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Hospital, County Mount Robust Effort to Tackle Opioid Abuse

Task Force Works to Turn Tide on Overdose Deaths in County

Despite this progress, Calvert County is eighth in the state for opioid deaths as a percent of the population. According to the Calvert County Health Department, every 11 days there is an overdose death in our community. In 2019, the average age of those who died was 34 and it is believed half of those who died had children at home.

“We quickly realized that in order to tackle the problem in a comprehensive way, we needed all stakeholders to be involved,” said Dr. Stephanie Dabulis, Chair Department of Emergency Medicine.

“We can get blinded by statistics, but this is a human story, not just a human health crisis,” said Dr. Drew Fuller, former assistant director of CalvertHealth’s Emergency Department (ED). “We need all-hands-on-deck and we need transformational approaches.”

After working on the CalvertHealth task force, Dr. Fuller transitioned to the Calvert County Health Department as medical director for the Mobile Crisis Team, which consists of a physician/nurse practitioner, a nurse, a licensed counselor and a peer counselor. Working with the hospital and first responders, the team engages persons with opioid crisis throughout the county.

Emerging Problem Identified

“We were seeing a dramatic increase in overdose-related deaths and injuries as well as narcotic-dependent behavior in patients that were coming into the ED and community practices,” said Dr. Fuller.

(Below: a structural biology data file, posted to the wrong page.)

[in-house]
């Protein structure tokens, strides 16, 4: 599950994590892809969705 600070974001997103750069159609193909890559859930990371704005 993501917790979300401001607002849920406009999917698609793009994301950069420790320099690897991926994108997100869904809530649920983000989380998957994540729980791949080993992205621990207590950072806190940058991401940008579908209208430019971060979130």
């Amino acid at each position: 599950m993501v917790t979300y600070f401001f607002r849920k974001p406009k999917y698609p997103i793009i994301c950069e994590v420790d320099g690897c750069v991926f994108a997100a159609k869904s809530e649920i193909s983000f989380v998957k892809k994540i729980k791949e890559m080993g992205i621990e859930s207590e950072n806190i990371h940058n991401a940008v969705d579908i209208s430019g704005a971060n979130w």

“We didn’t know how to start the discussion or who should be involved, but we knew, as a community hospital, we had to do something about the overdose deaths,” said CalvertHealth Pharmacy Director, Kara Harrer, PharmD.

What evolved from that first meeting in 2015 was the Opioid Stewardship Task Force encompassing a multidisciplinary committee from CHMC as well as representatives from the Calvert County Health Department.

Setting Goals and Protocols

The task force set goals in 2016 to formalize opioid prescribing policy and guidelines, promote alternatives to opioids, work to become a ‘Dilaudid®- free ED,’ track and report prescribing practices, and develop a referral network for persons with opioid misuse disorder.

When used appropriately, opioids provide pain relief by altering the way normal healthy nerves process pain. Unfortunately, opioids change the chemistry of the brain and lead to drug tolerance. If used for an extended period of time, opioids produce dependence such that when people stop taking them, they have physical and psychological symptoms of withdrawal.

“The great majority of people who develop an opioid addiction start with pills,” according to Dr. Fuller. “We felt it was our duty to make sure we were using the best evidence-based practices for prescribing opioids and that we had the highest level of accountability, which is why we adopted protocols and committed ourselves to measurement and to transparency.”

“If we can avoid the possibility of patients becoming dependent on opioids, then we will see a decrease in the misuse of opioids, fewer overdoses and deaths,” said Dr. Harrer.

The Opioid Stewardship Task Force is a multidisciplinary committee with representatives from CHMC, the Calvert County Health Department and the Calvert County Sheriff’s Office.

Reducing Opioids in the ED

When the task force looked at data from the first year, they realized their plan to address the over-use of opioids was working -- and continues to work. By educating doctors and nurses on pain management alternatives, the ED has:

  • Reduced intravenous Dilaudid® orders by 94 percent
  • Decreased the number of prescriptions written for controlled substances by 95 percent